Federal Research and Development:
Contributions to and Results of the Small Business Technology Transfer Program
GAO-01-766R, Jun 4, 2001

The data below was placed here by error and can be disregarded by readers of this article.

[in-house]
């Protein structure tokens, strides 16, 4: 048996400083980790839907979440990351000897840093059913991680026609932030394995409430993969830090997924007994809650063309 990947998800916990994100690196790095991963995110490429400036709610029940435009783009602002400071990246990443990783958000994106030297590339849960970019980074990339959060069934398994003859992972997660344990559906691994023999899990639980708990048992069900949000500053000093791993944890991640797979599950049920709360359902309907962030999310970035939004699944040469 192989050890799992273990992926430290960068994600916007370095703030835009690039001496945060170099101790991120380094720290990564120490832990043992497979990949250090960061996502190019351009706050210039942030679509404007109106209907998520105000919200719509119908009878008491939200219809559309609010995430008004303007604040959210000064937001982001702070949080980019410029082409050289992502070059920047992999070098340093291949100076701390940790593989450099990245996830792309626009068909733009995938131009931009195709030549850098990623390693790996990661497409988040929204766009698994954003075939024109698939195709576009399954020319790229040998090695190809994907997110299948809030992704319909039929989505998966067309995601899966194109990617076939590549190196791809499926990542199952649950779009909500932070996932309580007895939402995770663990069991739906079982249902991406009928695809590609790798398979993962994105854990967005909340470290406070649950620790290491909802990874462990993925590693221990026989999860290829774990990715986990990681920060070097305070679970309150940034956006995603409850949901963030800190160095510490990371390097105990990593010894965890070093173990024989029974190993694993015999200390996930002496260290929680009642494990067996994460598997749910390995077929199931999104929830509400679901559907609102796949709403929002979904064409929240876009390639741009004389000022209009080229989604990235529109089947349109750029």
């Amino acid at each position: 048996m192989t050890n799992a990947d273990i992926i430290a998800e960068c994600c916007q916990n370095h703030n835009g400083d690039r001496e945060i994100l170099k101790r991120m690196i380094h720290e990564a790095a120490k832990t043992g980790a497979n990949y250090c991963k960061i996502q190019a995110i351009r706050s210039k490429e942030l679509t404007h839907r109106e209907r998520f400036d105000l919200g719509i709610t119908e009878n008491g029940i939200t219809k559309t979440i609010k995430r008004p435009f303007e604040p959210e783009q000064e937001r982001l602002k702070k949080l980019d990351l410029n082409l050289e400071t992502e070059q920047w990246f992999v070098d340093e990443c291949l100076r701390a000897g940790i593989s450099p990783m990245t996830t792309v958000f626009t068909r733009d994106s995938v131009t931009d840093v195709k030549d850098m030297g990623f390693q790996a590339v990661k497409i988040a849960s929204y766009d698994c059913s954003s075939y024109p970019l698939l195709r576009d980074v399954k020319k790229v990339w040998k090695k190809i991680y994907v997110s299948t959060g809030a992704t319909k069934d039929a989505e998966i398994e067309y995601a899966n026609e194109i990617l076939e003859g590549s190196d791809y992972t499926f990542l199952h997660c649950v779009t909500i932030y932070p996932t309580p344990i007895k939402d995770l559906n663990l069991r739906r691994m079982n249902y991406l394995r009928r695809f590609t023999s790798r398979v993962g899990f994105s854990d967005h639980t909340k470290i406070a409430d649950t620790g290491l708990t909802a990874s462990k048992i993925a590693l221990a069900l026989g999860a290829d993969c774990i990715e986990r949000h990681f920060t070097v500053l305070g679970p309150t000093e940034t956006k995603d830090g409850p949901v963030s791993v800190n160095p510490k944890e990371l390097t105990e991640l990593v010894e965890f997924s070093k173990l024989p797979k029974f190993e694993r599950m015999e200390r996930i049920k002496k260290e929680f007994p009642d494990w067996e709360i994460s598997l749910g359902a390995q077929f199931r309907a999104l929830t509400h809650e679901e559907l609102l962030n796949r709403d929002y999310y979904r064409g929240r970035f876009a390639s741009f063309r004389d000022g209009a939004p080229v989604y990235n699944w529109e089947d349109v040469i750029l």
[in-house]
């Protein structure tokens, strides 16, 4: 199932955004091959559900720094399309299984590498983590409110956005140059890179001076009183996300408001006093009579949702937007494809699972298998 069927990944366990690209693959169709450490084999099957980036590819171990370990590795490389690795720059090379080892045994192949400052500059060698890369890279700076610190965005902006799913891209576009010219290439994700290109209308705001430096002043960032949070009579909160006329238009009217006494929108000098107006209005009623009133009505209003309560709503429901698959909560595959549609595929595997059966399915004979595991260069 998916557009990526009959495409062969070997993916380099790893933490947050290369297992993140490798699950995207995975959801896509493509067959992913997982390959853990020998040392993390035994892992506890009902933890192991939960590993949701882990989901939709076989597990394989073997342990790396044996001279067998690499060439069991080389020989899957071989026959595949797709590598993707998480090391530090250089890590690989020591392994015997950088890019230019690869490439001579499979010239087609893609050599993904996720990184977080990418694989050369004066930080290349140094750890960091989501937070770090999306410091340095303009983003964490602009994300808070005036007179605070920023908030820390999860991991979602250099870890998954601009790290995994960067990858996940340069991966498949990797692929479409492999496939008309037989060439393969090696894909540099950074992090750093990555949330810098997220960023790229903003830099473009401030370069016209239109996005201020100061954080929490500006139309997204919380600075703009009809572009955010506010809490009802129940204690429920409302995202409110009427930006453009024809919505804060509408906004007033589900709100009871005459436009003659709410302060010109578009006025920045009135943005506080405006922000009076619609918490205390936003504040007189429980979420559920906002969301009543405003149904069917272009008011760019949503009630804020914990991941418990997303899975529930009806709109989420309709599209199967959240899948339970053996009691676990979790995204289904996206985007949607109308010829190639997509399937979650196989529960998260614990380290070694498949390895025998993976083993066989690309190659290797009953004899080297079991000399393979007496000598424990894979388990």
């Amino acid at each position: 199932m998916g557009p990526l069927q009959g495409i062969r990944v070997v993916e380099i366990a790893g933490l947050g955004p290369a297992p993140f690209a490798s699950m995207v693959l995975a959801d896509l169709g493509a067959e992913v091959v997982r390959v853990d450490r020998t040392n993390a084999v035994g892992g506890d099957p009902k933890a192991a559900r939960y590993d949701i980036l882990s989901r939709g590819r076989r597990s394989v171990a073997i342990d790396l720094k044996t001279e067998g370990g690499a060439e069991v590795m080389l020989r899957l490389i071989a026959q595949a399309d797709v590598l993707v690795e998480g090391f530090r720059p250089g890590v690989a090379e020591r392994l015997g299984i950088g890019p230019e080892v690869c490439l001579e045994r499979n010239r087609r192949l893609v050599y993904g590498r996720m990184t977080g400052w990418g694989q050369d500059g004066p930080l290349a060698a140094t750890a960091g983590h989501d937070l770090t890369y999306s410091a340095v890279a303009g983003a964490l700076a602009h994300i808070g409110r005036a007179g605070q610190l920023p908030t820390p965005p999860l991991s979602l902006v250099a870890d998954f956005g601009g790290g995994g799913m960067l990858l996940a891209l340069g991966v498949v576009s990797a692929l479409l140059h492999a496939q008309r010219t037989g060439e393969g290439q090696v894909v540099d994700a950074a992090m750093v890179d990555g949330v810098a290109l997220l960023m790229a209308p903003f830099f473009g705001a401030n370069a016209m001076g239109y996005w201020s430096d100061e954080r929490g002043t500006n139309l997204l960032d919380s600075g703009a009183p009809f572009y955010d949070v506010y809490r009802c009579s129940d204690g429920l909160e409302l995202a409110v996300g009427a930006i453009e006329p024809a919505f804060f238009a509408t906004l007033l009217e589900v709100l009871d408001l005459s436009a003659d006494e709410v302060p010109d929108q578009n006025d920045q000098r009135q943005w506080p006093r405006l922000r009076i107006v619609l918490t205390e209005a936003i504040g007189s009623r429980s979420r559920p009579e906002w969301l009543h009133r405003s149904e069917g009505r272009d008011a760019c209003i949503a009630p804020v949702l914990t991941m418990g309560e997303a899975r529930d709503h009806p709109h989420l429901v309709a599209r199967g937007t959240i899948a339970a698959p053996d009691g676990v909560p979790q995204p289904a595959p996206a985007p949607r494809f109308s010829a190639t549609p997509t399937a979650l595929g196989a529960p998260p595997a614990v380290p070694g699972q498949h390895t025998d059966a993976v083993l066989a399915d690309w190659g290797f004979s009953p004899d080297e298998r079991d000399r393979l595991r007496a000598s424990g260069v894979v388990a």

Research and development are major factors in the growth and progress of industry and the national economy. However, basic research done by the nation's research institutions--universities and colleges, federal laboratories, and nonprofit research centers--may not translate into marketable technologies. To link the ideas and resources of the research institutions with the commercialization experience of small businesses, Congress authorized the Small Business Technology Transfer (STTR) Pilot Program in 1992 and reauthorized it in fiscal year 1997. The STTR program is scheduled to expire in September 2001. Each of the five participating federal agencies manages its own program, while the Small Business Administration plays a central administrative role, issuing policy directives and annual reports for the program. The program, which requires that small businesses partner with a nonprofit research institution, is closely modeled to the Small Business Innovation Research (SBIR) Program. In preparation for the review and potential reauthorization of the STTR program, this correspondence identifies participating companies' views on (1) the contributions that the companies and the research institutions made to research and development, (2) the results of research and development, and (3) options for the future relationship between the STTR and SBIR programs. The companies reported that both they and the research institutions contributed significantly to research and development. The companies also reported various results, including sales of a product, process, or service; the receipt of additional developmental funding; patents granted; and discontinuation of projects. The companies also preferred maintaining the current separation of the STTR and SBIR programs.